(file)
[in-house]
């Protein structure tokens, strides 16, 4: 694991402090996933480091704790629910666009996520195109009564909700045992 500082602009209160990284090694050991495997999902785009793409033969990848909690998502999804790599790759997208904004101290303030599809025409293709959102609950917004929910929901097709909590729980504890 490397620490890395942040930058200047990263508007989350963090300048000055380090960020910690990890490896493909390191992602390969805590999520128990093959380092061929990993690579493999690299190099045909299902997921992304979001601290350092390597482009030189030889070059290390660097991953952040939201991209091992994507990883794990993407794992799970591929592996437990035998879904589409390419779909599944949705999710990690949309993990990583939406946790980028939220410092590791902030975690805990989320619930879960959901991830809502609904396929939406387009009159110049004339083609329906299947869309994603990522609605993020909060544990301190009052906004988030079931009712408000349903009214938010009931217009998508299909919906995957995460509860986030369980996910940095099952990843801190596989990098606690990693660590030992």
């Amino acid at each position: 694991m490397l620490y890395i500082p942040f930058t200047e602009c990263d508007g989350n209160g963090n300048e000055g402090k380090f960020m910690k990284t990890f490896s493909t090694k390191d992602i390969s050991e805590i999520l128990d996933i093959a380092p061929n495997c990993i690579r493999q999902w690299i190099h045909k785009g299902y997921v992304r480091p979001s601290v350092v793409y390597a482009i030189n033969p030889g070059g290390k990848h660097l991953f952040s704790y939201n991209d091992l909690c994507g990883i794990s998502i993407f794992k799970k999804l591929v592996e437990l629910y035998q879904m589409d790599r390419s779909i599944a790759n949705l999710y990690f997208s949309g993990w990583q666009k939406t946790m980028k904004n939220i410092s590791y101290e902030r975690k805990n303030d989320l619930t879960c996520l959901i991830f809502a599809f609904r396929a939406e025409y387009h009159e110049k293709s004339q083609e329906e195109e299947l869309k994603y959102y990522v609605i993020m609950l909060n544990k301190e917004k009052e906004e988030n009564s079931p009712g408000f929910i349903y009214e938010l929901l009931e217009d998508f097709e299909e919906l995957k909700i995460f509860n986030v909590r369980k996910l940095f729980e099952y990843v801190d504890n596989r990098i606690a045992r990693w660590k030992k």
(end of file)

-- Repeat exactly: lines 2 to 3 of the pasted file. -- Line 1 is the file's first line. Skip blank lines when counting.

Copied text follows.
């Protein structure tokens, strides 16, 4: 694991402090996933480091704790629910666009996520195109009564909700045992 500082602009209160990284090694050991495997999902785009793409033969990848909690998502999804790599790759997208904004101290303030599809025409293709959102609950917004929910929901097709909590729980504890 490397620490890395942040930058200047990263508007989350963090300048000055380090960020910690990890490896493909390191992602390969805590999520128990093959380092061929990993690579493999690299190099045909299902997921992304979001601290350092390597482009030189030889070059290390660097991953952040939201991209091992994507990883794990993407794992799970591929592996437990035998879904589409390419779909599944949705999710990690949309993990990583939406946790980028939220410092590791902030975690805990989320619930879960959901991830809502609904396929939406387009009159110049004339083609329906299947869309994603990522609605993020909060544990301190009052906004988030079931009712408000349903009214938010009931217009998508299909919906995957995460509860986030369980996910940095099952990843801190596989990098606690990693660590030992």
């Amino acid at each position: 694991m490397l620490y890395i500082p942040f930058t200047e602009c990263d508007g989350n209160g963090n300048e000055g402090k380090f960020m910690k990284t990890f490896s493909t090694k390191d992602i390969s050991e805590i999520l128990d996933i093959a380092p061929n495997c990993i690579r493999q999902w690299i190099h045909k785009g299902y997921v992304r480091p979001s601290v350092v793409y390597a482009i030189n033969p030889g070059g290390k990848h660097l991953f952040s704790y939201n991209d091992l909690c994507g990883i794990s998502i993407f794992k799970k999804l591929v592996e437990l629910y035998q879904m589409d790599r390419s779909i599944a790759n949705l999710y990690f997208s949309g993990w990583q666009k939406t946790m980028k904004n939220i410092s590791y101290e902030r975690k805990n303030d989320l619930t879960c996520l959901i991830f809502a599809f609904r396929a939406e025409y387009h009159e110049k293709s004339q083609e329906e195109e299947l869309k994603y959102y990522v609605i993020m609950l909060n544990k301190e917004k009052e906004e988030n009564s079931p009712g408000f929910i349903y009214e938010l929901l009931e217009d998508f097709e299909e919906l995957k909700i995460f509860n986030v909590r369980k996910l940095f729980e099952y990843v801190d504890n596989r990098i606690a045992r990693w660590k030992k």